As Daddy’s Girl I had the seat of honor. I considered it the seat of honor, anyway. I think I more or less took the seat, but I had it nonetheless. I sat on the floor at his feet when we had company. I sat to his right at the dinner table. On weekends I snuggled with him on the couch and watched John Wayne and Henry Fonda and James Stewart. If he went somewhere I was the child who accompanied him.

When I was about eleven years old I rebelled completely against going to church, which I thought was stupid and pointless. I just didn’t buy the whole “god” concept, which was no more believable than Santa Claus or the Easter Bunny in my mind. The story of Jesus and the ultimate sacrifice he made seemed ridiculous, and I said so rather vehemently. Martyrdom was foolish, no matter whether it was Jesus or Galileo. The choice between burning at the stake and telling a bunch of threatening men that I lied would have been easy for me. I’d be Galileo’s twin.

But at the tender age of eleven, too young even for confirmation in the church, it was Dad who told me that before I declared myself an atheist (I had no idea there was a name for it) I needed to consider whether there was a “Mover of the First Part.” There may not be a benevolent intelligence watching us now, but at some point, something, or someone, set the thing in motion. This was my first real theology lesson. It intrigued me a lot more than any Bible story ever could.

Because of this conversation with my Dad I was agnostic for years. I had to come to intellectual grips with the concept of infinity before I could put agnosticism away completely. Thanks to my dad, I actually studied theology, philosophy and religion instead of just saying, “This whole ‘Jesus and God’ thing is nonsense, and I want no part of it.” I still study religions. Maybe I’m still agnostic in some ways. Nah….

I have my Dad’s sense of humor. All three of his children do. The three of us have all remarked on multiple occasions how glad we are that we have Dad’s quickness to laugh, that we inherited the song that was in his heart. We are all basically happy people. We are happy on the outside and we are happy inside. My brother and I both struggle with depression, a genetic problem that comes from Mom’s side of the family. Believe it or not, though, even when we are depressed and at our worst, we are still optimists with a sense of fun. We are quick-witted. We see the irony in situations that make us sad.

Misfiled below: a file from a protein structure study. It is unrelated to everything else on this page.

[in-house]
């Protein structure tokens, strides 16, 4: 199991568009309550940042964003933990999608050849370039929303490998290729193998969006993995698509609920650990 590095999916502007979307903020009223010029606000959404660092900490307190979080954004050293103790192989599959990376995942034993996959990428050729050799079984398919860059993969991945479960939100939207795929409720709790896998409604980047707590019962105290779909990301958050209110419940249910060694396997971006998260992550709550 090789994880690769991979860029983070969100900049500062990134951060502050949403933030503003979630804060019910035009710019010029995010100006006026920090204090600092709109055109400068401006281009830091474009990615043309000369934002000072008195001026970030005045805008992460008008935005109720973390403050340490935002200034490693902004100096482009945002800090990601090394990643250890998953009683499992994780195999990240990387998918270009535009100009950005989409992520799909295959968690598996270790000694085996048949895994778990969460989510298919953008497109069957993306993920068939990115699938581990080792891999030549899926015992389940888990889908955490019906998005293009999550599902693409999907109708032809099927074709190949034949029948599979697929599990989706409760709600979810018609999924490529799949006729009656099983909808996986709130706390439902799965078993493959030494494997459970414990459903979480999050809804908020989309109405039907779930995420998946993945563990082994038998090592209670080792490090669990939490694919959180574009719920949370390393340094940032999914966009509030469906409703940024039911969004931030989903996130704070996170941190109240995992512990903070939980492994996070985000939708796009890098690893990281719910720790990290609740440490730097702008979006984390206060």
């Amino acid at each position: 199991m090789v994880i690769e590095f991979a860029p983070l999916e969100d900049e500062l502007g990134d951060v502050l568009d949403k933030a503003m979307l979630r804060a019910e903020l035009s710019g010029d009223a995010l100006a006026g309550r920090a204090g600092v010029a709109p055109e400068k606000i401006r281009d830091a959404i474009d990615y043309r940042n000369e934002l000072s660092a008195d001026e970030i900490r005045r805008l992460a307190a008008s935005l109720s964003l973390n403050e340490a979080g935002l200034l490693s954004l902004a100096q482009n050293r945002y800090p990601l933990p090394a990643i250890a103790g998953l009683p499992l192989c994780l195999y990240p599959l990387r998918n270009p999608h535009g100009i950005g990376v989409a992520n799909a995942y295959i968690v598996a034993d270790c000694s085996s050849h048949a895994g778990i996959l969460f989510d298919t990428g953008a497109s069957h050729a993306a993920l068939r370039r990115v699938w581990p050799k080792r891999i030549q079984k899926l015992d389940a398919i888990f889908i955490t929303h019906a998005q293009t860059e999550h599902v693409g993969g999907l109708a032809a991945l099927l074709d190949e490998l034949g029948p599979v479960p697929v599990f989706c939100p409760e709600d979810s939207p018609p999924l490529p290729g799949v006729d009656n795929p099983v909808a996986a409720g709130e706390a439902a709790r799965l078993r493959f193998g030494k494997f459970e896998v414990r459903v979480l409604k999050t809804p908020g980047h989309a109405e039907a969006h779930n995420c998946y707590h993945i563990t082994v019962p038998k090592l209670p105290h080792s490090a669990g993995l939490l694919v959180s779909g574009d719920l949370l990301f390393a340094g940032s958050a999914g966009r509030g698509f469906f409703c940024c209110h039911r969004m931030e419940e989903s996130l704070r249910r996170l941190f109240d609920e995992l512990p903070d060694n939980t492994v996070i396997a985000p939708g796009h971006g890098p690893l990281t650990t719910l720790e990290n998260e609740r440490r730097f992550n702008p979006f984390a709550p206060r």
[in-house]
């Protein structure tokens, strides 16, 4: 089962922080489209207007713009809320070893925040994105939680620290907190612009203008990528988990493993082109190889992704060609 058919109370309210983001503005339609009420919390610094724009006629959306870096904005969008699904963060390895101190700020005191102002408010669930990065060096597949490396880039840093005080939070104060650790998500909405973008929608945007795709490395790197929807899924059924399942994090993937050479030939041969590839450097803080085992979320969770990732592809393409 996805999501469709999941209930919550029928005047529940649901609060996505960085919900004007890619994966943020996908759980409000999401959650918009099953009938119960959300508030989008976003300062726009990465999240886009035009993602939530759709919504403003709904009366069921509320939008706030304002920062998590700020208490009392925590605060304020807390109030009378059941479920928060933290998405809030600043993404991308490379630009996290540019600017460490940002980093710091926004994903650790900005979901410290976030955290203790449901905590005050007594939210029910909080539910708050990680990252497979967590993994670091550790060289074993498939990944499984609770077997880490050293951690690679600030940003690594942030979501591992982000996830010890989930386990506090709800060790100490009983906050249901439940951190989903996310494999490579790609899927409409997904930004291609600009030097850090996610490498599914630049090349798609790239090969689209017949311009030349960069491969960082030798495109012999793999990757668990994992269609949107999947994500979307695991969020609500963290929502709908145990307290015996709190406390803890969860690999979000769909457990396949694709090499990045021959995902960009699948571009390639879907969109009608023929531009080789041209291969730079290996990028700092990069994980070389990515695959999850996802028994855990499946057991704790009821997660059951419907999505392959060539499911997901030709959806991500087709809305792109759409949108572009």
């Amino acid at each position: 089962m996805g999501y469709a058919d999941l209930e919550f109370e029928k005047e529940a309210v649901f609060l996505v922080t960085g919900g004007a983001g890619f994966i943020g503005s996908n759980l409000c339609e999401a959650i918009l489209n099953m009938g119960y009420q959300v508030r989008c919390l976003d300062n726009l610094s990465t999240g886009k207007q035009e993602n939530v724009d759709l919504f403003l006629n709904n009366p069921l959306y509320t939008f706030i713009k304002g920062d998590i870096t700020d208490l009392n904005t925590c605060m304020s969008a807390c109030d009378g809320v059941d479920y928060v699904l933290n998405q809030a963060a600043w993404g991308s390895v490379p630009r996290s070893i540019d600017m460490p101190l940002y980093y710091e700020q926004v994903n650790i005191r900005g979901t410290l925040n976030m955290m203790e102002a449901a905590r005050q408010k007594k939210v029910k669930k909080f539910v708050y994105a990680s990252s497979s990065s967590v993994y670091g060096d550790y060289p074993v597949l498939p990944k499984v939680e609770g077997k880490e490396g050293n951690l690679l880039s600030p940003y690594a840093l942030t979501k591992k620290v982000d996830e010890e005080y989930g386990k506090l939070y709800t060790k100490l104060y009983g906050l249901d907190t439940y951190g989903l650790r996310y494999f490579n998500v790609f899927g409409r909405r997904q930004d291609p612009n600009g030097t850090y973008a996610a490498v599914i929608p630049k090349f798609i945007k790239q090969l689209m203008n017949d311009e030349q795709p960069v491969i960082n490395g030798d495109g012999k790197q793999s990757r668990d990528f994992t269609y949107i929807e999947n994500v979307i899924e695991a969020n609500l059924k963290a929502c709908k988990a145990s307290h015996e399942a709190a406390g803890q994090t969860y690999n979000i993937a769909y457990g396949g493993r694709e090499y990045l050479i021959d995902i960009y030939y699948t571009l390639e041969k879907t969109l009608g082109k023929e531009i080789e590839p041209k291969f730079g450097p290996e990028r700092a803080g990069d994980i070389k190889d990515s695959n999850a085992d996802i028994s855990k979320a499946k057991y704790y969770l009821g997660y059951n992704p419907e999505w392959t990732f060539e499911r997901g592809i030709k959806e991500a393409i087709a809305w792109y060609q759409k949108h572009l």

Like Dad, all three of his children often laugh inappropriately. At the funeral of a family friend not too long ago, my brother and I walked in together a little late. Mom and Sis sat on the other side of the church. Jay and I opened the hymnal and the book that had the funeral service in it. We read the paper program. Then I noticed what I thought was a theme to the funeral.

“Jay!” I whispered, nudging him. “Do you notice that all these hymns have something to do with being submissive to God?”

He looked. Sure enough, each hymn had something about bondage or submission. He nodded. “Do you think the deceased and his wife were into BDSM?” I asked.

He moved a step away from me and turned red, trying to keep the laughter in. The widow was and is a woman of a very strong, dominant nature, and we were on the receiving end of her dominance many times growing up. The notion of her dominating her kind, soft-spoken, wheelchair-bound husband wasn’t far-fetched at all, but the idea that she’d do it in leather and with a flogger was making us snort.

Then came the concordant reading. More submission stuff. More bondage. Both of us were trying hard to keep a straight face, and we were not doing a good job. The homily was just as bad. Accepting death as God’s will, submitting whether we want to or not…

Yes, we laugh inappropriately. We should not have read anything naughty into the chosen hymns and texts of the funeral service. We were very bad. We will now submit to be punished, but only by the widow dressed in leather. (giggle) Dad would have found that to be hilariously, and inappropriately, funny as well. Too bad he missed it.